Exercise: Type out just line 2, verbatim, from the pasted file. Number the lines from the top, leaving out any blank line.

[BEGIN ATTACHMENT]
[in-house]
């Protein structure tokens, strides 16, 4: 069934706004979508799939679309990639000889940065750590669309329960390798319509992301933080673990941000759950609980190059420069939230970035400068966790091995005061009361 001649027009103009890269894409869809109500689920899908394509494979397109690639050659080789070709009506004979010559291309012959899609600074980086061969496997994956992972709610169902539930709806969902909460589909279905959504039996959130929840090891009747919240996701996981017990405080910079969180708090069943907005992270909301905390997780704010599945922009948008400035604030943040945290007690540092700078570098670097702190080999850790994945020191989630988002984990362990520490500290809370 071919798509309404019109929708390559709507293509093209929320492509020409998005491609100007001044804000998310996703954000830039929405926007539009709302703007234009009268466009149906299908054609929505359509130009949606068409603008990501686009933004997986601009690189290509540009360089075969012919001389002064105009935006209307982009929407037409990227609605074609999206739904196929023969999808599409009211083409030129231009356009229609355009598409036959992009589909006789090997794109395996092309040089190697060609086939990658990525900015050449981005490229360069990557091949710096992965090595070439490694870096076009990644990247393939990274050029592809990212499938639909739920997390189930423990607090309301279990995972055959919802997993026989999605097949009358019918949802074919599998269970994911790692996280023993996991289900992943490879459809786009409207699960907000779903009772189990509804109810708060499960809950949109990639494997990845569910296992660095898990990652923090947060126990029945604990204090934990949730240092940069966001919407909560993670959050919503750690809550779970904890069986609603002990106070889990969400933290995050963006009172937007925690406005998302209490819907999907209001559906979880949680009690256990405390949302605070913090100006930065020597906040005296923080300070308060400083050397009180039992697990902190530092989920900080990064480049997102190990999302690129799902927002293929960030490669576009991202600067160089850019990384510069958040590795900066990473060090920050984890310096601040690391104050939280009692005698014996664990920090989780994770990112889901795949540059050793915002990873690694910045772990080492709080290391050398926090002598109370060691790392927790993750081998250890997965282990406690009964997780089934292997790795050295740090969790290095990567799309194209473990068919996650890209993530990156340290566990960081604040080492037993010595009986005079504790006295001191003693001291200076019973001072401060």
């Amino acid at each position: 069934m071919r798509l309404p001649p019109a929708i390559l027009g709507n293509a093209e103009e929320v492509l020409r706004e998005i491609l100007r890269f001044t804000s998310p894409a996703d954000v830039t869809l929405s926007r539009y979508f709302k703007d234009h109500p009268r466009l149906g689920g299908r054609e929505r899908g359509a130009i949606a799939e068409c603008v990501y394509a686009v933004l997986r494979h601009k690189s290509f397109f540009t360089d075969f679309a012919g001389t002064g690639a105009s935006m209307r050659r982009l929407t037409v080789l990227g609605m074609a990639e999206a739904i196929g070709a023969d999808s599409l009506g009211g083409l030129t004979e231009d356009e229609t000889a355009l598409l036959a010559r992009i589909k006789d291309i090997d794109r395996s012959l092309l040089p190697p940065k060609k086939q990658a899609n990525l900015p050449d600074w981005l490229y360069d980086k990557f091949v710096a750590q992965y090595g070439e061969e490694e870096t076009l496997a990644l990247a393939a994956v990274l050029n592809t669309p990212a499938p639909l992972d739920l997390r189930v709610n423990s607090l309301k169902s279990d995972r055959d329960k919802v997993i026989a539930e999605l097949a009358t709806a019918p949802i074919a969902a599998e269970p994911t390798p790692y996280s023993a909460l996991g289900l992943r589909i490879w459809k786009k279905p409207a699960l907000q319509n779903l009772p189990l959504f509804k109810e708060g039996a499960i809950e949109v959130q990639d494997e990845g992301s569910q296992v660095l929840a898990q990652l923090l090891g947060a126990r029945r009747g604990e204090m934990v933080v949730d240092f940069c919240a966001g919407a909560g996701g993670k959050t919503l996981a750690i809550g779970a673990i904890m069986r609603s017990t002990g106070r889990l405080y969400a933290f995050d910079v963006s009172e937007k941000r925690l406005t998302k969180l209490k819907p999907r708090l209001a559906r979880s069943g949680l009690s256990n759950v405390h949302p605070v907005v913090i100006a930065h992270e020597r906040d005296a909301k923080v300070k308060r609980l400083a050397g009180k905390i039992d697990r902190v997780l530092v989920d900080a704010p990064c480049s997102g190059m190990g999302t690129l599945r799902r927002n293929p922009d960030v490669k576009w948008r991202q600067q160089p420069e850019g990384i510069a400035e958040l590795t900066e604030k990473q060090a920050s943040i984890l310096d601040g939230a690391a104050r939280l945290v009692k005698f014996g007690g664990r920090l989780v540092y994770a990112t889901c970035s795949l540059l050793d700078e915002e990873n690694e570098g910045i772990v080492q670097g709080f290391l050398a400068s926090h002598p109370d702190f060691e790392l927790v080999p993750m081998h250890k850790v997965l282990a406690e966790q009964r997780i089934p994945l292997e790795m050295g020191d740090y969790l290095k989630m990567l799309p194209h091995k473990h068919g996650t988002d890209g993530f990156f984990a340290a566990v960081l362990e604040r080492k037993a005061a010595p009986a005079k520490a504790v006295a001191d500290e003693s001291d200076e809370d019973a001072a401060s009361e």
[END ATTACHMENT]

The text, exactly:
């Protein structure tokens, strides 16, 4: 069934706004979508799939679309990639000889940065750590669309329960390798319509992301933080673990941000759950609980190059420069939230970035400068966790091995005061009361 001649027009103009890269894409869809109500689920899908394509494979397109690639050659080789070709009506004979010559291309012959899609600074980086061969496997994956992972709610169902539930709806969902909460589909279905959504039996959130929840090891009747919240996701996981017990405080910079969180708090069943907005992270909301905390997780704010599945922009948008400035604030943040945290007690540092700078570098670097702190080999850790994945020191989630988002984990362990520490500290809370 071919798509309404019109929708390559709507293509093209929320492509020409998005491609100007001044804000998310996703954000830039929405926007539009709302703007234009009268466009149906299908054609929505359509130009949606068409603008990501686009933004997986601009690189290509540009360089075969012919001389002064105009935006209307982009929407037409990227609605074609999206739904196929023969999808599409009211083409030129231009356009229609355009598409036959992009589909006789090997794109395996092309040089190697060609086939990658990525900015050449981005490229360069990557091949710096992965090595070439490694870096076009990644990247393939990274050029592809990212499938639909739920997390189930423990607090309301279990995972055959919802997993026989999605097949009358019918949802074919599998269970994911790692996280023993996991289900992943490879459809786009409207699960907000779903009772189990509804109810708060499960809950949109990639494997990845569910296992660095898990990652923090947060126990029945604990204090934990949730240092940069966001919407909560993670959050919503750690809550779970904890069986609603002990106070889990969400933290995050963006009172937007925690406005998302209490819907999907209001559906979880949680009690256990405390949302605070913090100006930065020597906040005296923080300070308060400083050397009180039992697990902190530092989920900080990064480049997102190990999302690129799902927002293929960030490669576009991202600067160089850019990384510069958040590795900066990473060090920050984890310096601040690391104050939280009692005698014996664990920090989780994770990112889901795949540059050793915002990873690694910045772990080492709080290391050398926090002598109370060691790392927790993750081998250890997965282990406690009964997780089934292997790795050295740090969790290095990567799309194209473990068919996650890209993530990156340290566990960081604040080492037993010595009986005079504790006295001191003693001291200076019973001072401060």